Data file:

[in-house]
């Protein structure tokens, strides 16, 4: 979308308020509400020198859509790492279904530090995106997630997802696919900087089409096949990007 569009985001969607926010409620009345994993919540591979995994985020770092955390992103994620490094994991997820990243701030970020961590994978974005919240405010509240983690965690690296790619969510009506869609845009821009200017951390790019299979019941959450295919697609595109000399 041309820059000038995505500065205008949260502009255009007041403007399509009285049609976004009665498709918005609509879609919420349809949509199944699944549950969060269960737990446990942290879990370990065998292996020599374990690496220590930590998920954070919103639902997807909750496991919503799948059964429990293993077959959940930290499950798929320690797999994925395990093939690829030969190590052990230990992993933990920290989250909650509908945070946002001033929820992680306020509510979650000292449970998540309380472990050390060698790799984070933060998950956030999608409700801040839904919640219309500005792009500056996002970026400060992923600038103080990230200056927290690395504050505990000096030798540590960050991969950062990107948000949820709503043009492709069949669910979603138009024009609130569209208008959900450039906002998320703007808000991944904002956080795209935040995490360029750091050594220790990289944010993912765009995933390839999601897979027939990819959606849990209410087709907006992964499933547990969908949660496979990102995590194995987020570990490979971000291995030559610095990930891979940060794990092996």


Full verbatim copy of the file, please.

[in-house]
């Protein structure tokens, strides 16, 4: 979308308020509400020198859509790492279904530090995106997630997802696919900087089409096949990007 569009985001969607926010409620009345994993919540591979995994985020770092955390992103994620490094994991997820990243701030970020961590994978974005919240405010509240983690965690690296790619969510009506869609845009821009200017951390790019299979019941959450295919697609595109000399 041309820059000038995505500065205008949260502009255009007041403007399509009285049609976004009665498709918005609509879609919420349809949509199944699944549950969060269960737990446990942290879990370990065998292996020599374990690496220590930590998920954070919103639902997807909750496991919503799948059964429990293993077959959940930290499950798929320690797999994925395990093939690829030969190590052990230990992993933990920290989250909650509908945070946002001033929820992680306020509510979650000292449970998540309380472990050390060698790799984070933060998950956030999608409700801040839904919640219309500005792009500056996002970026400060992923600038103080990230200056927290690395504050505990000096030798540590960050991969950062990107948000949820709503043009492709069949669910979603138009024009609130569209208008959900450039906002998320703007808000991944904002956080795209935040995490360029750091050594220790990289944010993912765009995933390839999601897979027939990819959606849990209410087709907006992964499933547990969908949660496979990102995590194995987020570990490979971000291995030559610095990930891979940060794990092996």